Adventures in Science Fiction Cover Art: Body as Landscape

(František Muzika, Z Českého ráje V (Ležící torzo), 1944)

František Muzika (1900-1976), a key member of the Czech New Wave scene, created haunting paintings that blended human form with the surrounding landscapes. His painting that heads this post inspired me to collect various science fiction covers (from a mix of English and non-English language presses) that showcase the interlacing of human and landscape — the body (or body parts) as landscape. There are many many many more covers on this theme and perhaps I’ll gather them for a later post. I am torn over my favorite! Leigh Taylor’s cover for the 1967 edition of J.G. Ballard’s The Disaster Area (1967) certainly embodies (no pun intended) the feel of Ballard’s fiction. And of course, Karel Thole always puts in a good shift—and his cover for Howard Fast’s The General Zapped an Angel (1970) has long been one of my favorites….

What are your favorites? Why? Know of any other covers I could include in future posts on this theme? I’d love to hear from you.


For more SF art posts consult the INDEX (for example on Doomed  and Domed Cities)

(Leigh Taylor’s cover for the 1967 edition of The Disaster Area (1967), J. G. Ballard)

(Gilles Rimbault’s cover for Galaxie (2ème série), #61 (1969), ed. Alain Dorémieux)

(Karel Thole’s cover for the 1970 edition of The General Zapped an Angel (1970), Howard Fast)

(Karel Thole’s cover for Brainrack (1974), Kit Pedler and Gerry Davis)

(Jean-Claude Forest’s cover for Fiction, #64 (1959), ed. Alain Dorémieux)

(Paul Stinson’s cover for the 1978 edition of Karma: A Novel of Retribution and Transcendence (1978), Arsen Darnay)

(Wojtek Siudmak’s cover for the 1978 edition of Darker Than You Think (1948), Jack Williamson)

(Mario Sarchielli’s cover for Fiction, #248 (1974), ed. Alain Dorémieux)(Jean-François Jamoul’s cover for Fiction, #300 (1979), ed. Daniel Riche) 

(Michel Desimon’s cover for Fiction, #171 (1968), ed. Alain Dorémieux)

(Ed Emshwiller’s cover for the June 1960 issue of The Magazine of Fantasy and Science Fiction, ed. Robert P. Mills)

22 thoughts on “Adventures in Science Fiction Cover Art: Body as Landscape

    • It’s a scan of my edition — very happy to have it as I’ve wanted a copy for a long time. Thole (as you might know) mostly illustrated for Italian and German presses but he occasionally created wonderful covers for a handful of American ones…. He’s one of my favorites.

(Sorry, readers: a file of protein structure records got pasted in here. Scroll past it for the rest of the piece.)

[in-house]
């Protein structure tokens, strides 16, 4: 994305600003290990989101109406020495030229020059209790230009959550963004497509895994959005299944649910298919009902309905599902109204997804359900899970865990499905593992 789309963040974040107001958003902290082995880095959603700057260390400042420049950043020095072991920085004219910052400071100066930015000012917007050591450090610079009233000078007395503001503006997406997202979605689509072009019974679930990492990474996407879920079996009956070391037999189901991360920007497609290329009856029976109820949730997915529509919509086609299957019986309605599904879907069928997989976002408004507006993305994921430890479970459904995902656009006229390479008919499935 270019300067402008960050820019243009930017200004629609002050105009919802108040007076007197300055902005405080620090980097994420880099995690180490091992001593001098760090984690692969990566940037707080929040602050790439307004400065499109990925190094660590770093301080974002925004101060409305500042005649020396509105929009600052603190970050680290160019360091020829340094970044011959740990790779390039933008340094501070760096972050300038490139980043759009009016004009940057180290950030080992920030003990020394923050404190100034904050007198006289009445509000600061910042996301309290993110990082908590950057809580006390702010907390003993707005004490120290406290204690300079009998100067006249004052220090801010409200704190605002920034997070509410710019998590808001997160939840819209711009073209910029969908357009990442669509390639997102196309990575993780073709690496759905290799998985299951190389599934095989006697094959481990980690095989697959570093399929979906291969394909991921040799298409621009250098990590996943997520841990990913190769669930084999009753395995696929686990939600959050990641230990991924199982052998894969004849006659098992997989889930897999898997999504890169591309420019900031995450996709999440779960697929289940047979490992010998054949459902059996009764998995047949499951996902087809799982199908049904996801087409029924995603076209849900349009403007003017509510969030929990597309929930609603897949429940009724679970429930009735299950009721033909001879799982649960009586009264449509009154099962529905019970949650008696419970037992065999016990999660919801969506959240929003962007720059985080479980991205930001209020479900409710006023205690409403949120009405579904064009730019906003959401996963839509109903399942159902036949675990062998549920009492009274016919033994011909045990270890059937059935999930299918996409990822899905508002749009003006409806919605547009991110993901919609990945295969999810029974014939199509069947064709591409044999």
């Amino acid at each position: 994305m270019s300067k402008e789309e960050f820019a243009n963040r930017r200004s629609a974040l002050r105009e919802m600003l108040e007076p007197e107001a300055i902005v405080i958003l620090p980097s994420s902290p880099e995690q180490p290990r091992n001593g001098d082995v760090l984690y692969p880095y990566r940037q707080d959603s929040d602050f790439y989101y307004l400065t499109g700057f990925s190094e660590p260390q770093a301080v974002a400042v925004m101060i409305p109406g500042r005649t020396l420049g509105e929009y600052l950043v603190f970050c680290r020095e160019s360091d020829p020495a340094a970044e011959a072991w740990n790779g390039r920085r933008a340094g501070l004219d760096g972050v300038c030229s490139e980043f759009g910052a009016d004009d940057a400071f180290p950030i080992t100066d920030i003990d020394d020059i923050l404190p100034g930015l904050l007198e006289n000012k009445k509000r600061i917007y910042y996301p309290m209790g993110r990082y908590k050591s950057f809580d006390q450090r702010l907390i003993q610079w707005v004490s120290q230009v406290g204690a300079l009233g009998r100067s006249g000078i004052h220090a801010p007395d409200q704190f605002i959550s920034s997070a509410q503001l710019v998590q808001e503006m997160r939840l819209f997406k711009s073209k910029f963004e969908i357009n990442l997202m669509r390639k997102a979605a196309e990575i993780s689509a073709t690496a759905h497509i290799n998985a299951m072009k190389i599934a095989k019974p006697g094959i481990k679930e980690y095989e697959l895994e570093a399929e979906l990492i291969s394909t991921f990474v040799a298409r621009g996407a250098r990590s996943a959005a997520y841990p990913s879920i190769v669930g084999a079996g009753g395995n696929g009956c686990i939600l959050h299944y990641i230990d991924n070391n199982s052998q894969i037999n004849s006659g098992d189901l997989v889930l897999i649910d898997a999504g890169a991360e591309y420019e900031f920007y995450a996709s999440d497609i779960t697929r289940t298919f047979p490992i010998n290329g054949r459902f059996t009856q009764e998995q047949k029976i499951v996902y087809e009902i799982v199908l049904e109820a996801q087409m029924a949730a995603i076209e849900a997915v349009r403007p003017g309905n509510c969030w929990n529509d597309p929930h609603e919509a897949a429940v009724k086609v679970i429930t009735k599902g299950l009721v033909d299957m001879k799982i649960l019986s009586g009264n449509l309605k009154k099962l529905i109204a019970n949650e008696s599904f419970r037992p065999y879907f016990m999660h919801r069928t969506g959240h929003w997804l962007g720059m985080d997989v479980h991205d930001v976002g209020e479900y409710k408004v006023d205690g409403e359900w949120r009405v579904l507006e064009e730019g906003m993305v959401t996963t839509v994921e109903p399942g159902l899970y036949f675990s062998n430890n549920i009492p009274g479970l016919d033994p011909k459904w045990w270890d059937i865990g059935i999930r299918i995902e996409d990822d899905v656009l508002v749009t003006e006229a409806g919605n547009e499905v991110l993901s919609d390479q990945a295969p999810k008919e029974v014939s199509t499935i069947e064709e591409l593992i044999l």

1. Yes,I’m quite fond of the Ballard one too.It speaks of entropy,that prevades his stuff.It also looks naturalistic in forming the structure of the landscape,rather than being like the surrealistic landscapes,that describe the other covers.Ballard’s writing was heavily influenced by the Surrealist painters however,as you know,particularly Magritte and Tanguy I think,whose embodiment of facial features and body parts into the fabric of their paintings’ environments,can be seen to have influenced nearly all nearly all the covers here too.

  2. I think this deceptive landscape cover by Mark Salwowski for an English edition of Howard Waldrop stories is sort of halfway between Tanguy and Arcimboldo. It’s even odder since most of his work is standard 80s sf/fantasy airbrush illustration.

    • I’ll definitely keep this one for my next installment — it is a favorite theme of mine.

      And I’ve not looked through any of Mark Salwowski’s art catalogue.

      As for Waldrop… hmmm…. wasn’t thrilled with the only story I’ve read of his.

      Thanks Matthew!

  3. Seeing this body as landscape art I’m reminded of the scene in Ken Russell’s Altered States, when, at the end of one of William Hurt’s trips, Blair Brown turns into a Sphinx-like creature and is then blown away by the sands of time.

    There’s a previous post on this site where JB looks at cover art visualizing time:

    A lot of the artists there rely on the face of the clock to represent time. I think the way Russell shot this was a very creative way to put across the idea of the vastness of time.

    Anyway, one of my favourite scenes in a sci-fi film. Looking at František Muzika’s art, I wonder whether Russell was inspired by him when he conceived of it.

    • I apologize for the delayed response — I’ve been traveling in Scotland!

      I’ll watch the clip in a bit.

      I don’t get the sense that Muzika was a very famous figure in the Czech New Wave. Although I could be mistaken….

      Russell would have been exposed to all the other surrealists who created similar images.

  4. Hi

    An interesting post, I looked through some of my books but nothing jumped out at me. I really like the Ed Emshwiller’s cover for the Magazine F&SF.

    Happy Reading

Comment! Join the discussion!

Fill in your details below or click an icon to log in: Logo

You are commenting using your account. Log Out /  Change )

Twitter picture

You are commenting using your Twitter account. Log Out /  Change )

Facebook photo

You are commenting using your Facebook account. Log Out /  Change )

Connecting to %s

This site uses Akismet to reduce spam. Learn how your comment data is processed.